Go somewhere without your kids

This past weekend, Ben and I dropped the kids off with his parents and went away for three days. We haven’t spent any time away from them since January 2020, and it was marvelous.

I found that as I told friends about our plan, every single parent I talked to said something like, “Wow, we haven’t done that in three/seven/ten years!”.

Maybe I’m still riding high on sleeping in until 7:30am each day (yes, that’s the extent I’m able to “sleep in” anymore), but I want to pump up my parent friends and say, it is time! Go somewhere without your kids!

In case you need more convincing, here is a list of things we did in these short days away that we haven’t done in years:

  • Showered every day;
  • Slept in (well, attempted to, anyway);
  • Played a board game — one with tiny, choking-hazard pieces — totally carefree;
  • Had whole, complete conversations with uninterrupted thoughts and real words;
  • Read two and a half library books, with nary a peanut butter smudge;
  • Did activities together, like kayaking, shopping, and seeing a movie;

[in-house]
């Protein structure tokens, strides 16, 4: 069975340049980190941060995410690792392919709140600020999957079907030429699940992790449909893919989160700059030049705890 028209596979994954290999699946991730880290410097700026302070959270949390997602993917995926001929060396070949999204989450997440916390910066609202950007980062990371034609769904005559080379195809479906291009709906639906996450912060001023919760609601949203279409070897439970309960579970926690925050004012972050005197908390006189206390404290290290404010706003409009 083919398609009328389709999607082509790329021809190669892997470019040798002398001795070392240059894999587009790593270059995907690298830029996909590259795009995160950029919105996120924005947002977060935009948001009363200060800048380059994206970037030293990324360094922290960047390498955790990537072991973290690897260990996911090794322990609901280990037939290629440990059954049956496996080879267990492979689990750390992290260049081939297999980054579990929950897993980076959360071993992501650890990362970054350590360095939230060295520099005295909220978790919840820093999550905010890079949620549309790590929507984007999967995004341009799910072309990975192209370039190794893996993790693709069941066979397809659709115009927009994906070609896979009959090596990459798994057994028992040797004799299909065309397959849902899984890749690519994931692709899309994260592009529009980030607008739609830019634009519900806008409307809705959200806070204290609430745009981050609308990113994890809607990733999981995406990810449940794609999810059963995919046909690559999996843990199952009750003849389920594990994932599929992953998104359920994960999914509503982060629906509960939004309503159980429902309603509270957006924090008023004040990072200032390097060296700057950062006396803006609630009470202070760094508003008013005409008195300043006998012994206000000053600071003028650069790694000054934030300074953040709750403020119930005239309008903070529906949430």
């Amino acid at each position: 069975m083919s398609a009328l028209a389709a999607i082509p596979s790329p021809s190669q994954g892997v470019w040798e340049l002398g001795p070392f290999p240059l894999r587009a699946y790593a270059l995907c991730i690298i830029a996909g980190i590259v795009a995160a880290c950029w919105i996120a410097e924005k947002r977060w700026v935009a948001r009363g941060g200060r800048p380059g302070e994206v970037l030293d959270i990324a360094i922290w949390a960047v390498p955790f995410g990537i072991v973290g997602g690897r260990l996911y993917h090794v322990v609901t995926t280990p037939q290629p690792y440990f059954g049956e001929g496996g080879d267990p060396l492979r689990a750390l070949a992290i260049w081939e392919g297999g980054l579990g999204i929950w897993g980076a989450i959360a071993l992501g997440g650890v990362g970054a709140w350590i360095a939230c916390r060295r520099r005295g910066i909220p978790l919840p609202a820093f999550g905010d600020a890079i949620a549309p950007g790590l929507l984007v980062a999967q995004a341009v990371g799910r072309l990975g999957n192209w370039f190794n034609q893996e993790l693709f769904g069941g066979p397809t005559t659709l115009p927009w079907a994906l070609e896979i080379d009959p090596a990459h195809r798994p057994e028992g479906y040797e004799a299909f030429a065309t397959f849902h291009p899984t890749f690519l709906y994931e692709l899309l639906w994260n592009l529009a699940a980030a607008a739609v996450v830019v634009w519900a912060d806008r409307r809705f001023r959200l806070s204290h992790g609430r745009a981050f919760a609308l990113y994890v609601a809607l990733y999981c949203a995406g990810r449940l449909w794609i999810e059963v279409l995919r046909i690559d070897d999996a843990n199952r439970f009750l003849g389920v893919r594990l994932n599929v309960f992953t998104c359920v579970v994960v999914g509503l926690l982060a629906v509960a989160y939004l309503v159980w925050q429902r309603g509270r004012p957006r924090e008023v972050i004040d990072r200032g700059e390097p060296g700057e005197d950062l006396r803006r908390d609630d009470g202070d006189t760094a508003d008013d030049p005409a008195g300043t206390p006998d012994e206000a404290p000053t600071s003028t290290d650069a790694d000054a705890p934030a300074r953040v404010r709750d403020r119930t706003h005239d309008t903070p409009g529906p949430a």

• and, we did it all without endlessly scrolling on our phones (thanks to the lack of cell service in our cabin location).

The freedom of getting out of the car without unbuckling carseats is reason enough to take a little vacation from your little ones. But really, it was so refreshing to enjoy simple things together.

We love our kids, so much, but we loved each other first. Our capacity to love our kids well grows when we love each other well.

When you’re parenting, love often looks like working together to care for the family. You take turns with gross diapers and sleepless nights and errands and discipline. You love each other in the midst of a lot of chaos.

When you take time to get away — and I want to acknowledge, we are very lucky and grateful to have grandparents nearby who are willing and able to take the kids for a few days for us — loving each other looks different. You can have rich conversations, do adult things, or do nothing, in a way that’s difficult in a busy home environment.

So don’t wait two years to do it, and don’t wait ten years to do it — go somewhere with the person you love (and without the kids you love, too).

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